Monday, October 6, 2008

Infinite Quest

I've only read a smattering of David Foster Wallace's short stories and essays, but he is one of my husband's favorite authors. So when he killed himself a few weeks ago, we took notice.

In the days after his death, I was moved to read this piece, adapted from a 2006 commencement speech he gave at Kenyon College. In it, Foster Wallace ruminated on the curse of self-centeredness, of seeing everything through the lens of me, me, me. Here is a section of the speech:

As I'm sure you guys know by now, it is extremely difficult to stay alert and attentive instead of getting hypnotized by the constant monologue inside your own head. Twenty years after my own graduation, I have come gradually to understand that the liberal-arts cliché about "teaching you how to think" is actually shorthand for a much deeper, more serious idea: "Learning how to think" really means learning how to exercise some control over how and what you think. It means being conscious and aware enough to choose what you pay attention to and to choose how you construct meaning from experience. Because if you cannot exercise this kind of choice in adult life, you will be totally hosed.

There is a beautiful section of the speech in which Foster Wallace transforms a soul-draining shopping experience at the grocery store into a rare opportunity for human empathy and understanding. He does this simply by stepping outside of himself, and giving people the benefit of the doubt. Just as we would want people to do for us.

You should read the whole thing if you have the time. I don't think you'll regret it.

I've been thinking a lot about this speech in the last few weeks. Returning to it often. Trying to put it into practice. One small example : my family was at Donato's the other evening, and I was impatient because the cashier was taking too long to wait on me. Me, me, me. But I switched off that petty, inner outrage, and saw myself for what I was : one person in a crowded roomful of fellow people, all of whom were either working hard, or wanting pizza, too. It was so easy. All it took was awareness, and the tiniest adjustment in attitude. And I felt the better for it.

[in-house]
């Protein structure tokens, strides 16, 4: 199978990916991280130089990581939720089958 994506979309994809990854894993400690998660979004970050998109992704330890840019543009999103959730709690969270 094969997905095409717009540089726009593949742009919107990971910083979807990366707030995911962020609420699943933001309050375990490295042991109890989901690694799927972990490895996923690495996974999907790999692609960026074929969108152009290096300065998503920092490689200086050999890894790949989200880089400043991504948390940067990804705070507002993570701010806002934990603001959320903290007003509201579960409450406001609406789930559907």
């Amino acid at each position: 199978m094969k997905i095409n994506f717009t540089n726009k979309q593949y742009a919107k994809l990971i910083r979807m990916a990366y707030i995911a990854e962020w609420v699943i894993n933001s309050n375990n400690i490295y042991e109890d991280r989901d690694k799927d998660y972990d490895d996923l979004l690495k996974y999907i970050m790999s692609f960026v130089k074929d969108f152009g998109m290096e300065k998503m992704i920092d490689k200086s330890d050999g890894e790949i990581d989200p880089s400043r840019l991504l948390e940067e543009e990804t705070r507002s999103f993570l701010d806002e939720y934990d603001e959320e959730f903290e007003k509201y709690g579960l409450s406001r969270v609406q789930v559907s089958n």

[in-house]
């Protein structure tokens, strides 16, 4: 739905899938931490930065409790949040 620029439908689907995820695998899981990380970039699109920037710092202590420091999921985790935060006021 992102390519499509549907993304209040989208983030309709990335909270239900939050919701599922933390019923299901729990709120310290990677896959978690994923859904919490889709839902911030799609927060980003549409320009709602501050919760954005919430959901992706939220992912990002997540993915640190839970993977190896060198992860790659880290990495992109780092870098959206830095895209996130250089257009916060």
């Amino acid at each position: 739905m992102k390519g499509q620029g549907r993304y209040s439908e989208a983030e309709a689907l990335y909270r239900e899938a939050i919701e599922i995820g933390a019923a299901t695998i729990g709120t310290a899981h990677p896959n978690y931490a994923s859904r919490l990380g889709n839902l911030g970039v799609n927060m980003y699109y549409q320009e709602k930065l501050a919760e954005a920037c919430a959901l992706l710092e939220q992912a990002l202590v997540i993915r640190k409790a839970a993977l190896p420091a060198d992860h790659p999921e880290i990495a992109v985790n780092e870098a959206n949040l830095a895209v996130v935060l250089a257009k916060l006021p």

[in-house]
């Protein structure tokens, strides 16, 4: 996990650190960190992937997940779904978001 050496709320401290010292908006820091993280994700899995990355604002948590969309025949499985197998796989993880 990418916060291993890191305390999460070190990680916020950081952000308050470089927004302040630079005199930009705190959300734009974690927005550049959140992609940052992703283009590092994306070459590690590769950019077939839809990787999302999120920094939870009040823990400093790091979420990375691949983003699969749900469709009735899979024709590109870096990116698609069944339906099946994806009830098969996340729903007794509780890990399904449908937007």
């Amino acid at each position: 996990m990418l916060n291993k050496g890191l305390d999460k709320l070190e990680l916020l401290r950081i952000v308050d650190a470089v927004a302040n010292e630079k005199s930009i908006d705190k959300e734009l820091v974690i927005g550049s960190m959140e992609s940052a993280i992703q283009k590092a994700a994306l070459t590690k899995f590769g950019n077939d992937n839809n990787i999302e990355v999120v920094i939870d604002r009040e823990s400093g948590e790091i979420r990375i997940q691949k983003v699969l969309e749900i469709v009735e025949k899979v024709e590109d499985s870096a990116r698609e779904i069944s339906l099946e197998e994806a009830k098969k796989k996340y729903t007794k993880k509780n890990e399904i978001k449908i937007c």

Of course, it isn't always so easy. It wasn't for Foster Wallace. He could not, at some point, escape the huge, cold clutch of his own mind. But I have no doubt that he tried. That he believed in these words. And that he wanted those kids at Kenyon to try, too.

I'll leave you with a few more of his words from that day:

The really important kind of freedom involves attention, and awareness, and discipline, and effort, and being able truly to care about other people and to sacrifice for them, over and over, in myriad petty little unsexy ways, every day. That is real freedom. The alternative is unconsciousness, the default-setting, the "rat race" -- the constant gnawing sense of having had, and lost, some infinite thing.

[Photo courtesy of Keith Bedford/Getty Images]


Aine said...

I will always be grateful to my mother for teaching me from the time I could talk to give people "the benefit of the doubt." I remember being confused when adults would get so stressed and frustrated and act out of their self-centeredness. Then I found myself acting that way as life roles and stresses were piled on me. Wallace is so right-- freedom and peace are just a matter of awareness of thought.

Thanks for this post, Sarah! I'm feeling more and more centered each day....

Charles Gramlich said...